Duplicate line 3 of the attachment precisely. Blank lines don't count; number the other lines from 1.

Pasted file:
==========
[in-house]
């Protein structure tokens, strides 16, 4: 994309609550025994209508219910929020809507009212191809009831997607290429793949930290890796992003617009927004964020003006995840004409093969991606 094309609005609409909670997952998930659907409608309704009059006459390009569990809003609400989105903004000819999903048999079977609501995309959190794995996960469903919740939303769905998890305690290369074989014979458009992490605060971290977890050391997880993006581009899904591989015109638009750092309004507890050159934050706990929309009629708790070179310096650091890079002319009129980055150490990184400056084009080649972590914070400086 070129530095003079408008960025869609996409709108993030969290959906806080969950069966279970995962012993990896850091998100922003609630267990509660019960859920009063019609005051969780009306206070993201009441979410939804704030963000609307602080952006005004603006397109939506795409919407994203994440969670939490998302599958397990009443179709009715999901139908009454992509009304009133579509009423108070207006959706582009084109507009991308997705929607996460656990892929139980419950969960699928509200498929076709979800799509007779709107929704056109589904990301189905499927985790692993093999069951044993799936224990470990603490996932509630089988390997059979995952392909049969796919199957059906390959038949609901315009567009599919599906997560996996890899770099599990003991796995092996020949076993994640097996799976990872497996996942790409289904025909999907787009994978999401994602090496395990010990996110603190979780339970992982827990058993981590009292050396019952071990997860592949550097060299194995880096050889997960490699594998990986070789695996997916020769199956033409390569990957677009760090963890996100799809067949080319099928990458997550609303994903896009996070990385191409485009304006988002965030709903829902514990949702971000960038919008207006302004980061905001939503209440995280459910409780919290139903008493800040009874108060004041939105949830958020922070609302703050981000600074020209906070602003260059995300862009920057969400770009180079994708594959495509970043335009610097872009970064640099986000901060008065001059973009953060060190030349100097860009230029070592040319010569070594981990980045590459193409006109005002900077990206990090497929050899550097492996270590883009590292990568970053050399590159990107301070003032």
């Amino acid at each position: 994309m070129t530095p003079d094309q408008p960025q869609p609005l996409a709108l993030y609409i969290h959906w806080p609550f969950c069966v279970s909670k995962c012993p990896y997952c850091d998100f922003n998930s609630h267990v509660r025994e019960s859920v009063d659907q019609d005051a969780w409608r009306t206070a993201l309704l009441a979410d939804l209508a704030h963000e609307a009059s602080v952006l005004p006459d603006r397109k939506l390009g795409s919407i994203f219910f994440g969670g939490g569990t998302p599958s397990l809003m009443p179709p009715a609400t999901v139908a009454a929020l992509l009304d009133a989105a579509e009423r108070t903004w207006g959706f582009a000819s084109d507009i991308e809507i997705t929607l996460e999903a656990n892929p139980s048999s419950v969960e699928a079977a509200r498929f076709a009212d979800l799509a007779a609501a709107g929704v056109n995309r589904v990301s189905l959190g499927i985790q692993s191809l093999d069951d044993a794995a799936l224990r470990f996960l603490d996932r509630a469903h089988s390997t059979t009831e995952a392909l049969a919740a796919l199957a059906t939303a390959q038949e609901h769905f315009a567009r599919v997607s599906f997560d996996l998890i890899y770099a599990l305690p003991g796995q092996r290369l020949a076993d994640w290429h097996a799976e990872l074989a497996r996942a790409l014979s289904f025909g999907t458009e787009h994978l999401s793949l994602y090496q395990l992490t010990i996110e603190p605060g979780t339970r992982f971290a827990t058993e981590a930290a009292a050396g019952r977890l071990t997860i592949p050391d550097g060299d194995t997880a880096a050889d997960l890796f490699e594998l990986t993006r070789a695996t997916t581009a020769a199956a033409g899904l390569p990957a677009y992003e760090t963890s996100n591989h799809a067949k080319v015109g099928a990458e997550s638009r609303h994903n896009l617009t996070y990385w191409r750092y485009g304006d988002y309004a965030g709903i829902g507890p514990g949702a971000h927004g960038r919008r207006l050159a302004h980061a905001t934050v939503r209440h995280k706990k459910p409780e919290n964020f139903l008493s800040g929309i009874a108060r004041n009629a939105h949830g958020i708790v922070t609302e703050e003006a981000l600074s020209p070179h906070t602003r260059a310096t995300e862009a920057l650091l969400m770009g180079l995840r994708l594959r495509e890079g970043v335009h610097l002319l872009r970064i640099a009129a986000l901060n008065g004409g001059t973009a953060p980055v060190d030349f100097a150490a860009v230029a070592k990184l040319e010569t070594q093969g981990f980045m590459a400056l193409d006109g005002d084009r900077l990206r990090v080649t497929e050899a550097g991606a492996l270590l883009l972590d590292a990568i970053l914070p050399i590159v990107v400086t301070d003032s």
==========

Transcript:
């Amino acid at each position: 994309m070129t530095p003079d094309q408008p960025q869609p609005l996409a709108l993030y609409i969290h959906w806080p609550f969950c069966v279970s909670k995962c012993p990896y997952c850091d998100f922003n998930s609630h267990v509660r025994e019960s859920v009063d659907q019609d005051a969780w409608r009306t206070a993201l309704l009441a979410d939804l209508a704030h963000e609307a009059s602080v952006l005004p006459d603006r397109k939506l390009g795409s919407i994203f219910f994440g969670g939490g569990t998302p599958s397990l809003m009443p179709p009715a609400t999901v139908a009454a929020l992509l009304d009133a989105a579509e009423r108070t903004w207006g959706f582009a000819s084109d507009i991308e809507i997705t929607l996460e999903a656990n892929p139980s048999s419950v969960e699928a079977a509200r498929f076709a009212d979800l799509a007779a609501a709107g929704v056109n995309r589904v990301s189905l959190g499927i985790q692993s191809l093999d069951d044993a794995a799936l224990r470990f996960l603490d996932r509630a469903h089988s390997t059979t009831e995952a392909l049969a919740a796919l199957a059906t939303a390959q038949e609901h769905f315009a567009r599919v997607s599906f997560d996996l998890i890899y770099a599990l305690p003991g796995q092996r290369l020949a076993d994640w290429h097996a799976e990872l074989a497996r996942a790409l014979s289904f025909g999907t458009e787009h994978l999401s793949l994602y090496q395990l992490t010990i996110e603190p605060g979780t339970r992982f971290a827990t058993e981590a930290a009292a050396g019952r977890l071990t997860i592949p050391d550097g060299d194995t997880a880096a050889d997960l890796f490699e594998l990986t993006r070789a695996t997916t581009a020769a199956a033409g899904l390569p990957a677009y992003e760090t963890s996100n591989h799809a067949k080319v015109g099928a990458e997550s638009r609303h994903n896009l617009t996070y990385w191409r750092y485009g304006d988002y309004a965030g709903i829902g507890p514990g949702a971000h927004g960038r919008r207006l050159a302004h980061a905001t934050v939503r209440h995280k706990k459910p409780e919290n964020f139903l008493s800040g929309i009874a108060r004041n009629a939105h949830g958020i708790v922070t609302e703050e003006a981000l600074s020209p070179h906070t602003r260059a310096t995300e862009a920057l650091l969400m770009g180079l995840r994708l594959r495509e890079g970043v335009h610097l002319l872009r970064i640099a009129a986000l901060n008065g004409g001059t973009a953060p980055v060190d030349f100097a150490a860009v230029a070592k990184l040319e010569t070594q093969g981990f980045m590459a400056l193409d006109g005002d084009r900077l990206r990090v080649t497929e050899a550097g991606a492996l270590l883009l972590d590292a990568i970053l914070p050399i590159v990107v400086t301070d003032s």